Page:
Steamboat Springs Molly Hibbard doesn't care about Thanksgiving dinner this year - she already got the best holiday treat imaginable.
Hibbard's son, Wesley Mottlau, returned safely to U.S. soil this week after a second tour of duty in Iraq.
"He's home, he's safe and he's doing great," Hibbard said Wednesday from her office at Prudential Steamboat Realty. "Everybody from his platoon lived, and we're thankful that he's safe."
It was just a year ago that Hibbard spent Thanksgiving in Fort Bragg, N.C., where she cooked a final meal for Mottlau, 27, and his platoon before they were deployed. For the past 12 months, Hibbard has prayed for Wesley's safe return.
"I'm just in seventh heaven," she said. "I'm so excited. I don't need a Thanksgiving dinner, I'm just excited that he's home and alive."
Mottlau will be de-briefed for several weeks in North Carolina, where his arrival was met with a snowstorm Tuesday. Hibbard thinks he'll return to Steamboat on Dec. 16.
But while Hibbard will sleep a little easier with the knowledge her son is back home, many other Routt County families will spend Thanksgiving and the upcoming holiday season without loved ones who still are deployed overseas.
Local veterinarian Mike Gotchey's daughter, Shannon, is a weapons specialist officer in the Navy.
"I haven't talked to her on the phone, but I usually get an e-mail from her once a week," Gotchey said. "They're not allowed to say where they are, but I know she is OK. She's doing what she wants."
Gotchey's communication with his daughter is solely via e-mail.
He said the Navy provided Shannon with a means for getting an education - she received a Navy scholarship to the University of Colorado, and after four years, she was called to action. Shannon is a navigator in an F-18 Super Hornet.
"I mostly just miss not being able to talk with her," Mike Gotchey said. "She's a good kid. I am pretty proud of her for doing it."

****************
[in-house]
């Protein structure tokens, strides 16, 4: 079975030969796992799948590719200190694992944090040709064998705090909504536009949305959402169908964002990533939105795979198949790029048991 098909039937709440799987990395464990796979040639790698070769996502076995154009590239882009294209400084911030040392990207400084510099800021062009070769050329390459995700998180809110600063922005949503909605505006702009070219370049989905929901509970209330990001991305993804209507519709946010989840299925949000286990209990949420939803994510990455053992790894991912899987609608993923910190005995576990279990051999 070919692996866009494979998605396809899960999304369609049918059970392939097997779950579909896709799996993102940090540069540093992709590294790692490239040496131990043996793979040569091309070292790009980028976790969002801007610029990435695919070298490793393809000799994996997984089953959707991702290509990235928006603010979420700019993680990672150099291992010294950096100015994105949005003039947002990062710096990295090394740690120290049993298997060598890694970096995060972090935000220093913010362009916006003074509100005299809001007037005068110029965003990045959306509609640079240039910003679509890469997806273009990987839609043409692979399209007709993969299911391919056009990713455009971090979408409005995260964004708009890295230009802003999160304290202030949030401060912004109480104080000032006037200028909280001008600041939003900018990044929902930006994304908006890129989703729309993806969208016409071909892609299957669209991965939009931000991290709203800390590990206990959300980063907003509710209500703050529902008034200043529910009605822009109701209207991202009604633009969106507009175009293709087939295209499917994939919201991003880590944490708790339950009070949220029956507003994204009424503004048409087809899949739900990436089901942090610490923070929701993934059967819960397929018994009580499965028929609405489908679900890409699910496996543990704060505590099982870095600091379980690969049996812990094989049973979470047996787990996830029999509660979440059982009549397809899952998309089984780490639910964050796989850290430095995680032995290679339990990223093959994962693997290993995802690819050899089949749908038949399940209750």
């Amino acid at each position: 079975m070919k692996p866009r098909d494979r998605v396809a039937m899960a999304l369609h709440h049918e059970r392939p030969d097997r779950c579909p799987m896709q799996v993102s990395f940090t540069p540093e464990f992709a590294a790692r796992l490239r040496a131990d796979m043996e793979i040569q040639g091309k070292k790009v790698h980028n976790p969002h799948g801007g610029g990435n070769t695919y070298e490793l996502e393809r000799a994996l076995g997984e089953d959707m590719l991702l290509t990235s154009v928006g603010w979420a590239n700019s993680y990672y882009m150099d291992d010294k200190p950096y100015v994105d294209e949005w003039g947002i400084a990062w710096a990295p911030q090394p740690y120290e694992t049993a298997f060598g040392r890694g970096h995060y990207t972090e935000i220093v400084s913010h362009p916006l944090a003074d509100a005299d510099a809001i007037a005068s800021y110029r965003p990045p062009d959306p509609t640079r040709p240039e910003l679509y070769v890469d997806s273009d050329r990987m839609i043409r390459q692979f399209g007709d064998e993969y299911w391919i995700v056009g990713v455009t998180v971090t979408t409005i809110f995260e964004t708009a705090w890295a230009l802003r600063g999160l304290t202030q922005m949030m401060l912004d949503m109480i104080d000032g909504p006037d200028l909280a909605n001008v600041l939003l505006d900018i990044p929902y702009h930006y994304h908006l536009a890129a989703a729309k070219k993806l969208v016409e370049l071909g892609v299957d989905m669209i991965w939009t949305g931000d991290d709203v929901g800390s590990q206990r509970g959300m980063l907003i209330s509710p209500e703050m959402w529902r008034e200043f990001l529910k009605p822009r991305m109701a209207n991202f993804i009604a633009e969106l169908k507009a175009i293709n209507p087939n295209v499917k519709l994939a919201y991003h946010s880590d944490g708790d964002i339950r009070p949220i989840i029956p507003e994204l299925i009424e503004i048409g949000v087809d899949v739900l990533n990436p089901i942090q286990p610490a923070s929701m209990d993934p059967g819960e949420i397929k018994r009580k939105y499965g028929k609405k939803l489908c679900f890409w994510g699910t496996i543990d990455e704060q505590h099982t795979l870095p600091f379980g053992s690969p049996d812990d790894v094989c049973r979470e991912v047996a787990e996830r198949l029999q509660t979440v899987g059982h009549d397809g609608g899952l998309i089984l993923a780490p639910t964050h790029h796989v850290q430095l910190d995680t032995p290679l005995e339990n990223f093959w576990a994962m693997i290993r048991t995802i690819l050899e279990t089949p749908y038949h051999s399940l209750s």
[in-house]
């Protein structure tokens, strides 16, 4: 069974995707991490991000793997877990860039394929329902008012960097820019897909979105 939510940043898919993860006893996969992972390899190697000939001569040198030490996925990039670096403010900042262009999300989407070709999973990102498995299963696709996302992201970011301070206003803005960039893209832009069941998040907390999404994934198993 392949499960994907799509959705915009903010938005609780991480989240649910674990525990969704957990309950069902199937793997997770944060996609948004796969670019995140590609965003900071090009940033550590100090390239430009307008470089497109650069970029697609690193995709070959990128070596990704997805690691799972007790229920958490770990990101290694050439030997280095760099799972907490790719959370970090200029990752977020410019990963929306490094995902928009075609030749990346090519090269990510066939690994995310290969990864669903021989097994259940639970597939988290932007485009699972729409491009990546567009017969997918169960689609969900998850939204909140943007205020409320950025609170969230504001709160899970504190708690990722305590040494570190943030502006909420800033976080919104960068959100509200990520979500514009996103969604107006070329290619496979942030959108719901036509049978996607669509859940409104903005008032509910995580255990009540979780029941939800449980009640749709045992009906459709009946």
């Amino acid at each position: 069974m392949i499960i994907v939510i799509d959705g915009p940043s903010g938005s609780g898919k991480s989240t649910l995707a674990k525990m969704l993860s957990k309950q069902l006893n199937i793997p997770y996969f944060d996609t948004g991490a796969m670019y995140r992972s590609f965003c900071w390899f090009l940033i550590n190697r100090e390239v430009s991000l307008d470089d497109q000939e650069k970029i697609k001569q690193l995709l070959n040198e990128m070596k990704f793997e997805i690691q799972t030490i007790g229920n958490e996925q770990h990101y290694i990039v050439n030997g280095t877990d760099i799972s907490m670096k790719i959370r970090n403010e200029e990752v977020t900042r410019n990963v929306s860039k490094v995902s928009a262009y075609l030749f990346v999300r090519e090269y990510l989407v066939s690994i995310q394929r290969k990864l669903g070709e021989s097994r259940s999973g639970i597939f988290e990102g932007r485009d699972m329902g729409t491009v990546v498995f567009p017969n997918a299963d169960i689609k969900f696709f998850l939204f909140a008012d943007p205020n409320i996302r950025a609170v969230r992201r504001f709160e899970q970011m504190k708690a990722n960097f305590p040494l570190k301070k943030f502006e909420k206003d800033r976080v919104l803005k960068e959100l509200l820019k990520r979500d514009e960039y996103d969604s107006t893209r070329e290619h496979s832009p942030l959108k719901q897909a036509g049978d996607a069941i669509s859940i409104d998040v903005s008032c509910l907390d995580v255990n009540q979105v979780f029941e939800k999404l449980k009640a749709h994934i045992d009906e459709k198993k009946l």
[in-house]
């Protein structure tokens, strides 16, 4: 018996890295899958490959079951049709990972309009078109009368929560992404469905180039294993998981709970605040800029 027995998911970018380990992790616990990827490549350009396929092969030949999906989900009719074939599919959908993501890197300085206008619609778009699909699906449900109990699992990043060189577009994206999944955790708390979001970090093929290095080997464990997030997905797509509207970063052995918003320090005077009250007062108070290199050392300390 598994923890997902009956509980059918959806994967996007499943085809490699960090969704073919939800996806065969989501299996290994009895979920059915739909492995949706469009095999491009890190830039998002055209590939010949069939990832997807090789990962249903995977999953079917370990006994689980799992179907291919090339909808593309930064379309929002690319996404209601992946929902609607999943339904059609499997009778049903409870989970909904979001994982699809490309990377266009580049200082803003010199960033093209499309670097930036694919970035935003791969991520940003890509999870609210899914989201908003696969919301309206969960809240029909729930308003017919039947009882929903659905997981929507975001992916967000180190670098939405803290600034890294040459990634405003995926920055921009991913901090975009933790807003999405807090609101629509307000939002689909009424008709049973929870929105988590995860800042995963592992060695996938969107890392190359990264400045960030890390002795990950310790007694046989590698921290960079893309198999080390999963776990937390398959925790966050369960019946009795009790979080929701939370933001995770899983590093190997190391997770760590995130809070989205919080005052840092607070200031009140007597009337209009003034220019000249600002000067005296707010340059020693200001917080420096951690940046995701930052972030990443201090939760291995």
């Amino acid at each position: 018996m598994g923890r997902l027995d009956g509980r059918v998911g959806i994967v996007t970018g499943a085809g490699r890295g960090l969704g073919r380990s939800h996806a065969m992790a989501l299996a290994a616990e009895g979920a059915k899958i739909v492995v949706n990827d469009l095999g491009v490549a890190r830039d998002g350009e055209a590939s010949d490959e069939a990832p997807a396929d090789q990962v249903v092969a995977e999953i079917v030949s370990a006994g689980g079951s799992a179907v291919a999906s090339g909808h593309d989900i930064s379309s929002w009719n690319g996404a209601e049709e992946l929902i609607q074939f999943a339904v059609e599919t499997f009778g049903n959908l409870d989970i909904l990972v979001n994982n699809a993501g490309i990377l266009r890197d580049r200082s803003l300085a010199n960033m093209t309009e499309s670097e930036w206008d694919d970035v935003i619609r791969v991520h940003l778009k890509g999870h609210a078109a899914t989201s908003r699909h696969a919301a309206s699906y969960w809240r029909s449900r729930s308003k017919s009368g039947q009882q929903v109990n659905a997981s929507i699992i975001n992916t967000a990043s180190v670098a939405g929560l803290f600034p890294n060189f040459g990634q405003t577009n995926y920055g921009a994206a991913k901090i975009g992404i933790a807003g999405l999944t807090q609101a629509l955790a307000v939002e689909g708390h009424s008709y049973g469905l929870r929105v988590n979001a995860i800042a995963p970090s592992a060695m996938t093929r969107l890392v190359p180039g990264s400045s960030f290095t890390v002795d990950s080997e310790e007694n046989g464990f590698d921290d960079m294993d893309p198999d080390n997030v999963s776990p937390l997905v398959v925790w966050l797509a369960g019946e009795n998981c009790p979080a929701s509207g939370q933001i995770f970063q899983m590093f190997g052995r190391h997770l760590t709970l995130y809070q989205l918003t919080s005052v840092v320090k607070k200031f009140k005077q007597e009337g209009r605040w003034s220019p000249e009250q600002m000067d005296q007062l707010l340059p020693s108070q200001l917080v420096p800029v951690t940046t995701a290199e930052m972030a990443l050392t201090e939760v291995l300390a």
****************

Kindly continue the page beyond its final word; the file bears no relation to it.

Several local groups have organized in recent years to make the lives of deployed troops - especially local ones - a little better.
Hibbard, Marci Valicenti and Lynne McNasby have been sending care packages to troops since 2002.
"Initially why we did it was because the commissaries weren't established," Valicenti said. "Everything we sent them was something they needed. As time went on, their needs changed, but we still have our guys over there and we don't want to give up on them."
At Steamboat Springs High School, students from the Future Business Leaders of America chapter set up a table at lunchtime and have been collecting donations for care packages.
Valicenti said she and her partners could use more donated items to send to troops or money to help pay for shipping and purchasing items.
"At times it's been a very emotional experience for me," Valicenti said about shopping for care-package goodies. "I've done it because, as Americans, we have people defend us, and we need to support them."
Even with her son back in the country, Hibbard said she won't stop organizing and sending care packages to troops overseas.
"These soldiers are fighting for our freedom," she said. "I think what these soldiers are doing is keeping the U.S. safe, and they're doing a lot of great things over there."
Anyone interested in donating money or items to send to the troops are encouraged to call Valicenti at 879-5000 or Hibbard at 879-8100. Items also can be dropped off at Prudential Steamboat Realty.